--Nickolas Cook

Waxwork II: Lost in Time- 1991
Director: Anthony Hickox
Cast: Zach Galligan, Alexander Godunov, Monika Schnarre, Bruce Campbell, Michael DesBarres, David Carradine, Joe Baker, and Jack Eiseman

The great thing about Artisan is the fact that they included the hilarious sequel to WAXWORK on the same disk. WAXWORK II: Lost in Time is just plain fun. Nothing mind altering, nothing too intellectual going on, just fun.
The story picks up from the end of the original, as Zach Galligan and the character played by Deborah Foreman, now played by less than Deborah star quality actress, Monika Schnarre, stagger home. Monika’s followed home by a severed zombie hand, which kills her abusive father, and winds her up in the poke. After a needlessly long court scene, she is released on bail, and she and Zach hurry back to his attic, where his grandfather kept some ancient magic items (again, I didn’t say it was going to make sense, did I?). They stumble across a cronometer that gives them the ability to travel through time and space. So they go leaping through a cheesy green screen doorway and into one hilarious bloody adventure after another.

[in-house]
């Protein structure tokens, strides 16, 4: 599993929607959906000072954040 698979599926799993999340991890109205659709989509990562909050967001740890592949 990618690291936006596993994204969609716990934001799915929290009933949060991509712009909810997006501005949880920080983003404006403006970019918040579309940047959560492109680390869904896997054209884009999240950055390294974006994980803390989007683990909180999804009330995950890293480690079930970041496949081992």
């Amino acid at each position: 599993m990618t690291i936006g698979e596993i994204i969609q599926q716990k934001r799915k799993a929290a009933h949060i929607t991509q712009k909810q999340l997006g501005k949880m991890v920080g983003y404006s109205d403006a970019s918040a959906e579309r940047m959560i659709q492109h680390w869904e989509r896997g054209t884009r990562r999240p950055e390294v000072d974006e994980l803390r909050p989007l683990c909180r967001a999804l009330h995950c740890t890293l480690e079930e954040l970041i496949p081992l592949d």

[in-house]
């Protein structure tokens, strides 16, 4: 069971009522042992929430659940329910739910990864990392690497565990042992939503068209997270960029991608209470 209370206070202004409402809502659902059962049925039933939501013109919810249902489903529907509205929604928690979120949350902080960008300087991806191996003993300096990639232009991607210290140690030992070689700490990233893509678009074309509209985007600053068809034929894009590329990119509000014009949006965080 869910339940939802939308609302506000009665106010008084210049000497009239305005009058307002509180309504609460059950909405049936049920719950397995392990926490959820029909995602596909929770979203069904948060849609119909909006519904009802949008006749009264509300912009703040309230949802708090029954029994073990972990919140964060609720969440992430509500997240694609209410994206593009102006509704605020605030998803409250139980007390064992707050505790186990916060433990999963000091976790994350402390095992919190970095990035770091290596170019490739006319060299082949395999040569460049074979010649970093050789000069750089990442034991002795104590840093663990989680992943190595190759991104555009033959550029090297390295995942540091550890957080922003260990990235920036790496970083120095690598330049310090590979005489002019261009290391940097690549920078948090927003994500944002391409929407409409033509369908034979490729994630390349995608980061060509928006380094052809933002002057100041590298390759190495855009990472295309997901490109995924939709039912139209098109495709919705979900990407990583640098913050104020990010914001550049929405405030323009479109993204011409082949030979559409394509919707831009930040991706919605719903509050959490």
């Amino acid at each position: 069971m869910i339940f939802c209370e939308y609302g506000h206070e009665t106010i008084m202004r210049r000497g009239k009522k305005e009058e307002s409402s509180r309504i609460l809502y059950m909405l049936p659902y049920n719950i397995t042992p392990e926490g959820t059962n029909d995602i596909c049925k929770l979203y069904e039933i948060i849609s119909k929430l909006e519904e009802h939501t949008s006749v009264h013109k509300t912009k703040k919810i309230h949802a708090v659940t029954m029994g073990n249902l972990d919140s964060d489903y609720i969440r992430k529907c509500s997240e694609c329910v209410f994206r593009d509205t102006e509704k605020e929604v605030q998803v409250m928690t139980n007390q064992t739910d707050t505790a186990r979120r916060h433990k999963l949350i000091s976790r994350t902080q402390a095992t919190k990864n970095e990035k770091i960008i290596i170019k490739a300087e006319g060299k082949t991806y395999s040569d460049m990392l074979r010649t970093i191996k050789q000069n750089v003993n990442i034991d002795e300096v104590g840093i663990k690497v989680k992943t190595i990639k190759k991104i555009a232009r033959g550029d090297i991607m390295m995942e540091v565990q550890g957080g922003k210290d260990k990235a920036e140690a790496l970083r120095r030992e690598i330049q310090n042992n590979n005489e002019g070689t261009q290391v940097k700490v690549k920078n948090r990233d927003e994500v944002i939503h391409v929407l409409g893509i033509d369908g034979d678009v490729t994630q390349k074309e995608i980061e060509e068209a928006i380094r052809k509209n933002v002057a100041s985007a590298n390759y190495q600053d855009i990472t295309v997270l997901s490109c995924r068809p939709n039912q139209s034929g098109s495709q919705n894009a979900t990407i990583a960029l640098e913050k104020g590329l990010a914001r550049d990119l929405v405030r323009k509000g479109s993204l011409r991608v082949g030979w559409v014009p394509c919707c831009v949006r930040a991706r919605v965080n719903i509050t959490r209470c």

Folks, you’ve got it all here. Nods to Alien, The Haunting of Hill House, Frankenstein (ala Warhol’s version), Nosferatu, The Blob, and even Godzilla. You could have a great time just picking out the references if you’re a horror fan.
But Hickox was at his peak during this period and had some pretty strong connections, so he peppered his movie with the likes of Bruce Campbell (who is fucking hilarious, as usual), Alexander Godunov, and the delightfully effeminately evil Michael DesBarres. His turn as the evil sidekick is great stuff, and I guarantee you’ll love it.
The special effects are nostalgic, pre-CGI shite, and give the film even more of a sense of 80s cheese-fest fun. The music is that crappy synth stuff that every horror film from 1982 on had to have to be considered horror. You know the sound, right? The acting, if anything (despite the missing Deborah Foreman, dammit!) isn’t bad at all. The movie’s is played mostly for laughs, and that’s it strong suit.

--Nickolas Cook